5. This is the highest-resolution photo ever taken of Pluto.
The newly released pictures of Pluto are the best quality pictures yet. NASA has taken much better images of Mars, and of comets such as 61p, which is being examined right now, because these are much closer to Earth and way easier to get to, Pitts adds. However, in terms of Pluto, Hubble’s images fall quite short in comparison.
6. Though Pluto doesn’t have any direct effect on Earth, the technology used to explore it does.
“Why should we care about something billions of miles away?” I ask Pitts. “There’s nothing going on there that would have any direct effect on Earth; Pluto’s been around for some three billion years and hasn’t ever had an effect,” Pitts says. “Astronomers before 1930 didn’t even count Pluto in discussions about the Solar System,” Pitts says.
So, again, why should anyone care?
Because, says Pitts, the technology currently being used to explore Pluto could have a huge effect on everyday life on Earth later on. “The skills and technology adds to our body of knowledge, and eventually makes its way into our everyday lives.”
7. Pluto is one heck of a rocky and icy planet. Icier than even Pitts expected.
What the New Horizon scientists discovered about Pluto from these images is that it’s incredibly icy on the surface, Pitts says. Icier than even he originally expected. Pluto also has a thin atmosphere comprised mostly of methane, which in combination with the sun’s ultraviolet rays and things called “tholins” — which deposit on the surface — gives Pluto its slightly reddish, earthy color. However, Pitts says, he can’t yet determine the percentages of the materials Pluto is made up of.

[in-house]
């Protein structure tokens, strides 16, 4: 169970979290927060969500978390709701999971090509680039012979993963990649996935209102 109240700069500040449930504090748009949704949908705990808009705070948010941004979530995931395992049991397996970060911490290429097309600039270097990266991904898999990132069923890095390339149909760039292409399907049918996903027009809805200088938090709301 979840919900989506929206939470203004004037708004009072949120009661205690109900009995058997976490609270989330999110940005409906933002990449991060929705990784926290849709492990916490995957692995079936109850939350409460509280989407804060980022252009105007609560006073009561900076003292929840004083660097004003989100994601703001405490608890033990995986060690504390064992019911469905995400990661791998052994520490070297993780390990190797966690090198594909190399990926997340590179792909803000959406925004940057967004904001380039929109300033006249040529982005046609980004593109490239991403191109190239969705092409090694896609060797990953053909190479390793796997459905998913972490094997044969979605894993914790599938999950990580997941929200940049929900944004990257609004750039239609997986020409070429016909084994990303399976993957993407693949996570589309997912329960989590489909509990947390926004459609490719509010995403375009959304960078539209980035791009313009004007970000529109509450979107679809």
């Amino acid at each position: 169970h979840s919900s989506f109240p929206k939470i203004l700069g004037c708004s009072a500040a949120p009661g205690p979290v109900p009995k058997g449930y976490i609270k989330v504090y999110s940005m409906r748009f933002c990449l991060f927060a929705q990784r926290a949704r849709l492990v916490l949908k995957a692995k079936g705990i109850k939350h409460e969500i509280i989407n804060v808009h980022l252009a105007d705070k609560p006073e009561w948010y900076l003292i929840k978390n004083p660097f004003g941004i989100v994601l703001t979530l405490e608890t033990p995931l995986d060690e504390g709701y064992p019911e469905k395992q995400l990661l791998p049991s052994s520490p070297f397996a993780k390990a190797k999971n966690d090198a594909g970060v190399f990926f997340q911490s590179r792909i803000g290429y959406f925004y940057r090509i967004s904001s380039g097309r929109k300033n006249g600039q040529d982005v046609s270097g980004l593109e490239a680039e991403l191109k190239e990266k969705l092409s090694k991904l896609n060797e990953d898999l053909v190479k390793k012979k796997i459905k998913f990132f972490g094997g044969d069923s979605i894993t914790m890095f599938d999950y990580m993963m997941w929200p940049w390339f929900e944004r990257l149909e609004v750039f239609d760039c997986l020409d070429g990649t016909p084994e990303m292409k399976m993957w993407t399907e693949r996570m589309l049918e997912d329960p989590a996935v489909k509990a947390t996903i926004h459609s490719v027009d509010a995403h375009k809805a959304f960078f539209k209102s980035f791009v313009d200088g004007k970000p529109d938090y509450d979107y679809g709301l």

He adds that Pluto’s several moons are in the discussion as well, especially Charon, the biggest moon, which he says is not much smaller than Pluto itself. Earth’s moon, by comparison, is around a quarter of the size of the Earth. Many of the moons are also expected to be icy bodies, Pitts notes.
8. We can anticipate more pictures soon enough, and likely every few weeks.
Pitts believes that subsequent images of Pluto will come in batches every few weeks as more are taken. “It’s a convoluted process,” he says. A single transmit can take up to eight hours. Images are sent through space to radio dishes on Earth, which then boost the data to communications satellites back in space, and finally down to the Goddard Space Flight Center near Washington, D.C. The images are then examined by NASA and given to the Applied Physics laboratory at Johns Hopkins University, whose scientists have the lead on this particular mission, Pitts says. Beam ’em down, Scotty!
9. Pitts thinks NASA should explore even further beyond Pluto.
Pitts thinks NASA should go beyond Pluto and into the Kuiper Belt to explore the many bodies that exist there. Pluto itself is considered a part of the belt. “I also think NASA should explore the icy moons of Jupiter and Saturn,” Pitts adds. Pitts would like to see NASA get ice penetrators and break through the massive bodies of ice on those two planets and explore the biological possibilities there. It’s possible that they’re not too different from the deepest parts of Earth’s oceans, where marine life exists. “Let’s go see,” Pitts invites.
“Not only am I excited about the new data, but also about the possibilities that come with a much larger body of knowledge and with advanced tools and technology,” Pitts concludes.
You can follow Derrick Pitts on Twitter at @CoolAstronomer.